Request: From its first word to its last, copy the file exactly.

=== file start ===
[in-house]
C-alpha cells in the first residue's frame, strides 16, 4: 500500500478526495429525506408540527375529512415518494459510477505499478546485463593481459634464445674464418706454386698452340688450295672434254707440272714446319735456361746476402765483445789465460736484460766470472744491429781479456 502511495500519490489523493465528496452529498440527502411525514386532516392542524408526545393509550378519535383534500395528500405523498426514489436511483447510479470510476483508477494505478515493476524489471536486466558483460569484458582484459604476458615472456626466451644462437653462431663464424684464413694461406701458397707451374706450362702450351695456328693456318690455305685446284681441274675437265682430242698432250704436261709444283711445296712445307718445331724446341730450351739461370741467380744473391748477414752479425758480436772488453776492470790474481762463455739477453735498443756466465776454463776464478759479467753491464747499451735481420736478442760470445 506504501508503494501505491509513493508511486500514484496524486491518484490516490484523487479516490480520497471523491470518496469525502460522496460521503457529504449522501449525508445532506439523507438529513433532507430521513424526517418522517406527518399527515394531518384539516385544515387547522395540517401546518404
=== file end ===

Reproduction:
[in-house]
C-alpha cells in the first residue's frame, strides 16, 4: 500500500478526495429525506408540527375529512415518494459510477505499478546485463593481459634464445674464418706454386698452340688450295672434254707440272714446319735456361746476402765483445789465460736484460766470472744491429781479456 502511495500519490489523493465528496452529498440527502411525514386532516392542524408526545393509550378519535383534500395528500405523498426514489436511483447510479470510476483508477494505478515493476524489471536486466558483460569484458582484459604476458615472456626466451644462437653462431663464424684464413694461406701458397707451374706450362702450351695456328693456318690455305685446284681441274675437265682430242698432250704436261709444283711445296712445307718445331724446341730450351739461370741467380744473391748477414752479425758480436772488453776492470790474481762463455739477453735498443756466465776454463776464478759479467753491464747499451735481420736478442760470445 506504501508503494501505491509513493508511486500514484496524486491518484490516490484523487479516490480520497471523491470518496469525502460522496460521503457529504449522501449525508445532506439523507438529513433532507430521513424526517418522517406527518399527515394531518384539516385544515387547522395540517401546518404